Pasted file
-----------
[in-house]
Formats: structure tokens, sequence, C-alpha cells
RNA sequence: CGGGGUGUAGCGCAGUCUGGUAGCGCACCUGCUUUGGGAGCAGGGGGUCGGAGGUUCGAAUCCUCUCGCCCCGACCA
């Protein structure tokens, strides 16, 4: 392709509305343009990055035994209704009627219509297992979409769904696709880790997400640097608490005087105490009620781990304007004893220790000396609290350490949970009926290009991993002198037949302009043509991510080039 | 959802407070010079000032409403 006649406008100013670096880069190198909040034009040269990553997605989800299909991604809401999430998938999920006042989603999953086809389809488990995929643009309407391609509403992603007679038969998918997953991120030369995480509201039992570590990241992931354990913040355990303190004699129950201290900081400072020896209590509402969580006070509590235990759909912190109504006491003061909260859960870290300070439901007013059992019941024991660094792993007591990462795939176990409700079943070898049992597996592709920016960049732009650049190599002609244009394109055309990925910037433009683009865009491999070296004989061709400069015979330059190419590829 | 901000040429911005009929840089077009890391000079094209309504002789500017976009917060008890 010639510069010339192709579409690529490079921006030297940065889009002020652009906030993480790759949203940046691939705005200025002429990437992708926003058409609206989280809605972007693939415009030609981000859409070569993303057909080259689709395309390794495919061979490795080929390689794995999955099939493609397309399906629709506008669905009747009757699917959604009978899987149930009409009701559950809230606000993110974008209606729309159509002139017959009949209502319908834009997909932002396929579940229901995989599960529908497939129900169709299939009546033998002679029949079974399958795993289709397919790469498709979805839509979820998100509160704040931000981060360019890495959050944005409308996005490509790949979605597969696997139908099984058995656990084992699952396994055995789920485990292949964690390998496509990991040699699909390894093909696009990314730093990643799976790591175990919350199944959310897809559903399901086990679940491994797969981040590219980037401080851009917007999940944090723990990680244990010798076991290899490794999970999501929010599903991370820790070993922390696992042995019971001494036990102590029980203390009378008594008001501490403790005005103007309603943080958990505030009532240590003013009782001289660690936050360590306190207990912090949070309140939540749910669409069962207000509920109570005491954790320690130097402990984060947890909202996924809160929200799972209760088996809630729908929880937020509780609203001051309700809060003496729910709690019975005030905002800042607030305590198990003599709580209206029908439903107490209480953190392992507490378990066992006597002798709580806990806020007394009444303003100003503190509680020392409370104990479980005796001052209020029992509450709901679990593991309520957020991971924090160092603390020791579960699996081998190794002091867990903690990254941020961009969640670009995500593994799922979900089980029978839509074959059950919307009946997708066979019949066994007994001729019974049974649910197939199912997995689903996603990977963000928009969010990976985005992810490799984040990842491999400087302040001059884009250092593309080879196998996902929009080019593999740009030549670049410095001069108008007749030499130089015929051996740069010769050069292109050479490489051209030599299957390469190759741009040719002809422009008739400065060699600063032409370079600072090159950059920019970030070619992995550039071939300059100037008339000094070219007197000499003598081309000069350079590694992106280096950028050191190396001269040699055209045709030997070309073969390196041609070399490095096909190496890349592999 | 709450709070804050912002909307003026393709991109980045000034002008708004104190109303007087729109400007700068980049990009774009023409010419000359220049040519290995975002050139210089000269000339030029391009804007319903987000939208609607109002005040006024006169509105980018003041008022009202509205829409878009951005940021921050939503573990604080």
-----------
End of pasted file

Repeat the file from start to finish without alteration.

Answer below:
[in-house]
Formats: structure tokens, sequence, C-alpha cells
RNA sequence: CGGGGUGUAGCGCAGUCUGGUAGCGCACCUGCUUUGGGAGCAGGGGGUCGGAGGUUCGAAUCCUCUCGCCCCGACCA
């Protein structure tokens, strides 16, 4: 392709509305343009990055035994209704009627219509297992979409769904696709880790997400640097608490005087105490009620781990304007004893220790000396609290350490949970009926290009991993002198037949302009043509991510080039 | 959802407070010079000032409403 006649406008100013670096880069190198909040034009040269990553997605989800299909991604809401999430998938999920006042989603999953086809389809488990995929643009309407391609509403992603007679038969998918997953991120030369995480509201039992570590990241992931354990913040355990303190004699129950201290900081400072020896209590509402969580006070509590235990759909912190109504006491003061909260859960870290300070439901007013059992019941024991660094792993007591990462795939176990409700079943070898049992597996592709920016960049732009650049190599002609244009394109055309990925910037433009683009865009491999070296004989061709400069015979330059190419590829 | 901000040429911005009929840089077009890391000079094209309504002789500017976009917060008890 010639510069010339192709579409690529490079921006030297940065889009002020652009906030993480790759949203940046691939705005200025002429990437992708926003058409609206989280809605972007693939415009030609981000859409070569993303057909080259689709395309390794495919061979490795080929390689794995999955099939493609397309399906629709506008669905009747009757699917959604009978899987149930009409009701559950809230606000993110974008209606729309159509002139017959009949209502319908834009997909932002396929579940229901995989599960529908497939129900169709299939009546033998002679029949079974399958795993289709397919790469498709979805839509979820998100509160704040931000981060360019890495959050944005409308996005490509790949979605597969696997139908099984058995656990084992699952396994055995789920485990292949964690390998496509990991040699699909390894093909696009990314730093990643799976790591175990919350199944959310897809559903399901086990679940491994797969981040590219980037401080851009917007999940944090723990990680244990010798076991290899490794999970999501929010599903991370820790070993922390696992042995019971001494036990102590029980203390009378008594008001501490403790005005103007309603943080958990505030009532240590003013009782001289660690936050360590306190207990912090949070309140939540749910669409069962207000509920109570005491954790320690130097402990984060947890909202996924809160929200799972209760088996809630729908929880937020509780609203001051309700809060003496729910709690019975005030905002800042607030305590198990003599709580209206029908439903107490209480953190392992507490378990066992006597002798709580806990806020007394009444303003100003503190509680020392409370104990479980005796001052209020029992509450709901679990593991309520957020991971924090160092603390020791579960699996081998190794002091867990903690990254941020961009969640670009995500593994799922979900089980029978839509074959059950919307009946997708066979019949066994007994001729019974049974649910197939199912997995689903996603990977963000928009969010990976985005992810490799984040990842491999400087302040001059884009250092593309080879196998996902929009080019593999740009030549670049410095001069108008007749030499130089015929051996740069010769050069292109050479490489051209030599299957390469190759741009040719002809422009008739400065060699600063032409370079600072090159950059920019970030070619992995550039071939300059100037008339000094070219007197000499003598081309000069350079590694992106280096950028050191190396001269040699055209045709030997070309073969390196041609070399490095096909190496890349592999 | 709450709070804050912002909307003026393709991109980045000034002008708004104190109303007087729109400007700068980049990009774009023409010419000359220049040519290995975002050139210089000269000339030029391009804007319903987000939208609607109002005040006024006169509105980018003041008022009202509205829409878009951005940021921050939503573990604080």